It’s not unusual for me to receive questions like:
Do you recommend any homemade toothpaste recipes? Or
It is very difficult to find organic food in South Africa; do I have to eat 100% organic?
What do you think of activated coconut carbon/ charcoal as a water filter?
These are valid concerns for people who want to embark on a healthier path, but I don’t think worrying over little details like these is a good use of your time.
I would love to be able to eat everything organic, who wouldn’t? But that’s simply not realistic for most people and obsessing about it is simply not healthy.
One way to understand this logic is to apply the 80/20 rule; a concept first introduced in the early 1900s by Italian economist, Vilfredo Pareto.
In the 80/20 rule, Pareto observed that 20% of the population owned 80% of the land in Italy. By looking at his garden, he noticed that 20% of the pea pods in his crop contained 80% of the peas.
These observations led to what we know as the 80-20 Rule, “the law of the vital few”, or the principle of “factor scarcity”.
We observe that most of our results (80% or more) are derived from only 20% of our actions.
Most people spend too much time on that 80%. They may spend 95% of their time and energy on things that have minimal impact on the outcome they seek.
Although this is debatable, I would say that most of the concerns of health-conscious people fall under the category of “less significant” when it comes to achieving real results.
In other words, they spend too much time worrying about the 80% instead of getting the 20% right.
– Which is better, reverse osmosis or distilled water?
– Should I invest in a Kangen water system?
– I heard papayas from Hawaii are GMOs. Should I worry?
– What do you think of infrared saunas?
– There’s a new kind of blender that is supposed to extract more nutrients, should I buy one?
I’m not saying these questions aren’t valid, or that we shouldn’t care about things that could potentially harm our health. But in the grand scheme of things, it just isn’t possible to control every single thing.
And in the end, only a few things that you do for your health will genuinely matter and save you from degenerative diseases. Focus your energy on the things that matter most, and try not to worry about the rest.
So, what are the inconsequential aspects of healthful living that people spend way too much time debating, practicing, controlling, and worrying about? (Some include highly controversial but unproven theories in natural health circles.)
• Exclusively eating organically grown produce.
• The best type of water to drink (when you otherwise have access to clean water).
• Exercise more than one hour a day.
• Avoiding wireless Internet and cell phone radiation.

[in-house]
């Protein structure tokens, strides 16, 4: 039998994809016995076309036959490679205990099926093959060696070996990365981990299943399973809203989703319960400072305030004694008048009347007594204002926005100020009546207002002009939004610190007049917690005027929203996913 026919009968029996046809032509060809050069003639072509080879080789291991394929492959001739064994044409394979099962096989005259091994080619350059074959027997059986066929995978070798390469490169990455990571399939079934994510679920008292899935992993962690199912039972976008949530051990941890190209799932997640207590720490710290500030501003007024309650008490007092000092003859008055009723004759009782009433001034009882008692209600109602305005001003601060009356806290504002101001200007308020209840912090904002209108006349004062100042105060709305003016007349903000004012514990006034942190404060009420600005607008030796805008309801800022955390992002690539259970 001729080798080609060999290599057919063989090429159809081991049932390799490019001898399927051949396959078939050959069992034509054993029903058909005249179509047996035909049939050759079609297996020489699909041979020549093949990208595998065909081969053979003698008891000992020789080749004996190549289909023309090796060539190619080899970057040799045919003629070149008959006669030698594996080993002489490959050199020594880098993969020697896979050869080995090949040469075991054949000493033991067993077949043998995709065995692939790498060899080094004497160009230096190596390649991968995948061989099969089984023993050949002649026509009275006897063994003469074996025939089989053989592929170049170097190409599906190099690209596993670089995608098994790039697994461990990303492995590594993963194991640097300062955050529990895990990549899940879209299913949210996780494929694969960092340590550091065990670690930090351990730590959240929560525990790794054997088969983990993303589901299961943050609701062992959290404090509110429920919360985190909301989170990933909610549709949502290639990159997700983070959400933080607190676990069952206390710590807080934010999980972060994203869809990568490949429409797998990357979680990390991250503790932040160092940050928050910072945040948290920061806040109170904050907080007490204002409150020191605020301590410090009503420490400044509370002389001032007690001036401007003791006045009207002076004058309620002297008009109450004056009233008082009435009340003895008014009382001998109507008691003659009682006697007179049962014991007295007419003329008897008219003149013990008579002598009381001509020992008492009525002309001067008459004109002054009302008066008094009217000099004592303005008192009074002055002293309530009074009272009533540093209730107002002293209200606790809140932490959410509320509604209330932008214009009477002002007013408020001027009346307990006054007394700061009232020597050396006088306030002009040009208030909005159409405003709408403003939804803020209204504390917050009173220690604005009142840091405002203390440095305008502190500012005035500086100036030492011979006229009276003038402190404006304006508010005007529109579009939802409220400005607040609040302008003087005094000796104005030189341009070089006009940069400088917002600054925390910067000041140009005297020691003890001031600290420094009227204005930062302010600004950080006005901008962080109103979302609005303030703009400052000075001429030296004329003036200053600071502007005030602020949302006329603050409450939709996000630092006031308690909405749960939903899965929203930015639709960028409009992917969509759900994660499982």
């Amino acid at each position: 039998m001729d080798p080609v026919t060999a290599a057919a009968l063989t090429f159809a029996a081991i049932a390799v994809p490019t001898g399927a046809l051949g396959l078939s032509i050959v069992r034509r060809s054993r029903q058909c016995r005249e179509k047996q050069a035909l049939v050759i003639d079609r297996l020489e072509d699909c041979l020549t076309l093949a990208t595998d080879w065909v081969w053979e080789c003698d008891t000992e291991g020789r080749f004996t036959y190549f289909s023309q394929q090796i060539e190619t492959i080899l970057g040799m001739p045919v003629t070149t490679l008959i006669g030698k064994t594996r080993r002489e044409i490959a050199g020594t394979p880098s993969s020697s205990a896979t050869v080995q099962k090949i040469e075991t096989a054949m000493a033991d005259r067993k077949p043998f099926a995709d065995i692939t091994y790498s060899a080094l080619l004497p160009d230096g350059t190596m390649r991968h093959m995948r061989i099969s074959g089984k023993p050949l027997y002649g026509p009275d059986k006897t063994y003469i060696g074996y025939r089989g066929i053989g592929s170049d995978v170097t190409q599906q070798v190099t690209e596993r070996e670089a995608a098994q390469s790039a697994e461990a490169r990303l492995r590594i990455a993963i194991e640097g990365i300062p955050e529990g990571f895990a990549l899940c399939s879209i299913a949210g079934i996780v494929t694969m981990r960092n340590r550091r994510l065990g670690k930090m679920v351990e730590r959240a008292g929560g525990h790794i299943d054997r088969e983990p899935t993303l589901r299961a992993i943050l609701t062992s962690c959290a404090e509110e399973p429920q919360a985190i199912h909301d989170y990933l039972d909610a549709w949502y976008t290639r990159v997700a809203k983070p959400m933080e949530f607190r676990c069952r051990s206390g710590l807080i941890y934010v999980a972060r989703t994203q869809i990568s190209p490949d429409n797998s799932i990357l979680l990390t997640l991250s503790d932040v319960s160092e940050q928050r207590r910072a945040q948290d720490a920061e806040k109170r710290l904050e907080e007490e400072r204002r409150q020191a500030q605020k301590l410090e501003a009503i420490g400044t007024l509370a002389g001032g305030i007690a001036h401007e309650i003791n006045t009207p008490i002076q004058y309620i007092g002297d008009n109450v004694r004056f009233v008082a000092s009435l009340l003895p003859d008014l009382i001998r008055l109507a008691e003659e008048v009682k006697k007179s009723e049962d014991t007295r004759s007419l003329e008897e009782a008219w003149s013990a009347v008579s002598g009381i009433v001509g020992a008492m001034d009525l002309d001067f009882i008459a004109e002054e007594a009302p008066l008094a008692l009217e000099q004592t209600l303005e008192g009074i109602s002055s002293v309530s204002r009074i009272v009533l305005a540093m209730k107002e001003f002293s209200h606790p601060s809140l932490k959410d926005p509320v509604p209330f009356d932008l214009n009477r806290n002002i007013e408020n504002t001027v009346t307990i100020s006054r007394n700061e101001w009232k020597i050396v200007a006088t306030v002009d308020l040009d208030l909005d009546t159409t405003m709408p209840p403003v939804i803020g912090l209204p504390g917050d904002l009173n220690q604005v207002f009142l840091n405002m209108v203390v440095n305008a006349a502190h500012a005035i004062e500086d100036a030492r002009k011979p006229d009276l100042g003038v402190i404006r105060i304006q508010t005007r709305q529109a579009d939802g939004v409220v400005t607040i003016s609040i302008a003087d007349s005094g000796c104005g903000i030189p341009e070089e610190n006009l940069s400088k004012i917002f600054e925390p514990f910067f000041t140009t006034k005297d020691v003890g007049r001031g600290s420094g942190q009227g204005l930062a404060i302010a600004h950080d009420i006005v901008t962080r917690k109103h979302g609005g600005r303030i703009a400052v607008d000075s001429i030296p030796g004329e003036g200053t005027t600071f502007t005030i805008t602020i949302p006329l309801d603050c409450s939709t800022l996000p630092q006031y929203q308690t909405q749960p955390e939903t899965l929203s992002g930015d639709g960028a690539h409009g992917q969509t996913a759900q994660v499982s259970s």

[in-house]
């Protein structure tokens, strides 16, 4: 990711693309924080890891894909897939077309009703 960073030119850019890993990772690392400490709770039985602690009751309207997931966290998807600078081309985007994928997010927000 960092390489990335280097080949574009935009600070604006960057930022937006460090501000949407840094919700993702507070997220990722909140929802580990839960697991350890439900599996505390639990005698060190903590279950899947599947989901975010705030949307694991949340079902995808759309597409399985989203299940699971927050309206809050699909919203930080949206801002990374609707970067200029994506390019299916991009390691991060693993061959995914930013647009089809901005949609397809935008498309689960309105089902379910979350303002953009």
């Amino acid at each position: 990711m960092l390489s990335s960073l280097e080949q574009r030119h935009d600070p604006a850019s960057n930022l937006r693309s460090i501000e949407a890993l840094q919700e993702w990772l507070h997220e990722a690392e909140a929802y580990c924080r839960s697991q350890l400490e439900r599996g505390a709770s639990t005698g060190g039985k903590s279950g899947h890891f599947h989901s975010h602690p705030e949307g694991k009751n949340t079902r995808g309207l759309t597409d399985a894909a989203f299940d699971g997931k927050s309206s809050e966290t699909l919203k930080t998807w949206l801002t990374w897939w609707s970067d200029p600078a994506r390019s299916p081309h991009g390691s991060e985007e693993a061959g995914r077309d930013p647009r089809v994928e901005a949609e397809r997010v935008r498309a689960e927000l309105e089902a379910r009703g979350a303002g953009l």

• Using organic ingredients when making junk food recipes (organic sugar vs. regular sugar in a pie, for example).
• Wearing organic clothing.
• Hot and Cold Therapy.
• Conspiracy theories like “chemtrails.”
• Relocating to another country with a more pleasant climate.
• Walking barefoot on the grass at dawn or “grounding.”
• Eating clay.
• Drinking wheatgrass juice, without changing the rest of your diet.
• Removing mercury fillings.
• Ear candling.
• Colonics or colon cleansing.
• Urine therapy.
• Eating according to a system that categorizes you in a particular type (Ayurveda, Chinese system, blood type, or other.)
• Powdered vegetable mixtures consumed as smoothies.
• Seeking “wild” foods.
• Adding salt to water.
• Debating which kind of salt to eat (instead of reducing overall consumption of salt).
• Drinking a gallon of water per day.
• Avoiding shampoo or soap completely.
• Cold showers.
• Supplemental enzymes.
• Fluoride in tap water.
• What type of blender to use.
• Consuming turmeric daily.
• Most supplements and superfoods.
Personally, I don’t spend much time worrying about the points mentioned above. It’s not that they can’t be done, but I think their benefits are unproven, marginal, not worthwhile, or even unrealistic in some cases.
Sometimes the cure is worse than the disease. Removing mercury fillings can lead to toxic material leaking out. That’s why I’ve chosen to keep the few mercury fillings I have.
A lot of people worry excessively about certain things, like removing fluoride from water, if the water has been treated in their area. But when you look a little closer, there isn’t much solid science to support the claims of the anti-fluoride activists linking fluoride in water to a host of diseases, like cancer.
It’s all a matter of perspective. I have found that overall, most people focus on the little details without grasping the big picture.
In my next article, I discuss the 20% of actions that do matter. In other words: where we should aim our attention.
*This piece is adapted from an article written by Frederic Patenaude.
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